Wednesday, July 28, 2010

Read Between the Tears

Our pediatrician doesn’t know this, but he taught me something that has proven to be critical to my communication with Mrs. O.  He taught me to hear what she is feeling.  We had spoken to him only days after our son was born.  Little E. wasn’t breast-feeding well and Mrs. O. was at the end of her rope.  He examined our son, and gave us his recommendations.  Then, as we were leaving, he looked Mrs. O. in the eye and said, “You’re a wonderful mother.”  She started sobbing.  I could have kissed Dr. V!  I knew that was exactly what she needed to hear.  She was feeling like a failure.  She didn’t need more tips and techniques.  She didn’t need nutritional supplements.  She didn’t need medication.  He gave her what no one, including me, had the insight to give.  

I remember the day I ‘got it.’  It was in the middle of potty-training and we were having some very stressful days.  Since it was our first child, we were having to learn by doing and it didn’t always go smoothly.

I came home after work and Mrs. O. was telling me about the day’s potty-training adventures.  Our son, whom we knew to be capable of performing according to our expectations, just wasn’t feeling it.  He could be a ‘big boy’ when he wanted to be, but today he didn’t.  Mrs. O. was lamenting the magnitude of her stress.  She could sense that it was affecting our son, making him even less inclined to comply with her requests.  That, in turn, added to her stress and the whole thing snowballed from there.  She included descriptions of what she said to him, what he did and said and so on.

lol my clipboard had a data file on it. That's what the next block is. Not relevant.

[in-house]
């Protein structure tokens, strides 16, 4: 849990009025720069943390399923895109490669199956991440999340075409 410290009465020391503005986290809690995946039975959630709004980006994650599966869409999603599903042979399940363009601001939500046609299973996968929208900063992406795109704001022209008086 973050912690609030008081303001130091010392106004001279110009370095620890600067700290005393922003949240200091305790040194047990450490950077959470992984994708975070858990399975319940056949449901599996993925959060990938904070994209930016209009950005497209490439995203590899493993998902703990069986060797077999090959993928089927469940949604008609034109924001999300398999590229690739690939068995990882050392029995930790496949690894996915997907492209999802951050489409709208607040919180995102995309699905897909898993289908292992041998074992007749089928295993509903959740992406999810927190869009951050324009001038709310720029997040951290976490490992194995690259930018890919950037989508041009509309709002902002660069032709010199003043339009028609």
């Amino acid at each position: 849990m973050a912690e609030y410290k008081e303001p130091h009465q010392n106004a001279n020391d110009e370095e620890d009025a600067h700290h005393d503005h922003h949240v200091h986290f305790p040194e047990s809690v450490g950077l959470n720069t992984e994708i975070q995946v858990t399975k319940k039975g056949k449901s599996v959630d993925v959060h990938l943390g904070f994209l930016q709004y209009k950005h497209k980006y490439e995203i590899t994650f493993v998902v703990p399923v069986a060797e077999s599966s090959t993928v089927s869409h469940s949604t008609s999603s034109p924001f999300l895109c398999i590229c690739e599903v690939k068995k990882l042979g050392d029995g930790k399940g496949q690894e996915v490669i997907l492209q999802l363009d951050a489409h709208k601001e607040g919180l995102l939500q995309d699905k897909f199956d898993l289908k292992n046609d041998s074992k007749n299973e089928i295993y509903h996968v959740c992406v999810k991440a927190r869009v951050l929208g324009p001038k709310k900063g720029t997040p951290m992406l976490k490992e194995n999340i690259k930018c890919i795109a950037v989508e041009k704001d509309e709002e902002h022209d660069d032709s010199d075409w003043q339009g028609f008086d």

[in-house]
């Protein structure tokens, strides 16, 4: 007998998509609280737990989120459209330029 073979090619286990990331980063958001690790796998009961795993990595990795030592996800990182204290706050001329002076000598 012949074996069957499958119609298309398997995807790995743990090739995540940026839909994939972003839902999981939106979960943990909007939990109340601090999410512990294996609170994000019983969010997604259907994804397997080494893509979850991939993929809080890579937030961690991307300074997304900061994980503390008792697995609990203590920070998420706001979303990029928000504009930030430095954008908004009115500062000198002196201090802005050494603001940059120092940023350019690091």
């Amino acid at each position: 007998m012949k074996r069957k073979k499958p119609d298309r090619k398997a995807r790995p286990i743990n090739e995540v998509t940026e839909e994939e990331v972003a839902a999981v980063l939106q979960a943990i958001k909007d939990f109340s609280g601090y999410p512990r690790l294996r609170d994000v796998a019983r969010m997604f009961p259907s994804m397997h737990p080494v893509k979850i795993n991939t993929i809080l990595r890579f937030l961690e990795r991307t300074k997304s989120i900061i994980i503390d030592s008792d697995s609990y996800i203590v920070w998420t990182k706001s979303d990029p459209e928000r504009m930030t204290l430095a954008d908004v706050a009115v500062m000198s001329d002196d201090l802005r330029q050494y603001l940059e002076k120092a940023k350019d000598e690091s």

So, before I got it, my first inclination was to go over all the things she shouldn’t have said, and begin to come up with alternatives.  Thank God, I didn’t do that!  I had tried that kind of thing before and it just didn’t work.  I decided that she probably didn’t need me to tell her all the things she shouldn’t have said...she already knew that even though she hadn’t said it explicitly.  Mrs. O. was feeling like a failure.

After a brief pause, I started to tell her that I thought she was a great mom.  I told her that she was doing everything right.  If she wanted to talk to little E. about her frustrations to reassure him that would be a great thing and none of this was going to cause any lasting hurt on his part.  She started to tear up, and she started telling me all the things she shouldn’t have said...all that stuff that I was inclined to tell her up front.  She didn’t need me to tell her what she was doing wrong.  She needed me to tell her that she wasn’t a failure.  She didn’t need me to hear the facts of the day, she needed me to hear how she felt about the facts.  

Note to self: keep doing that.

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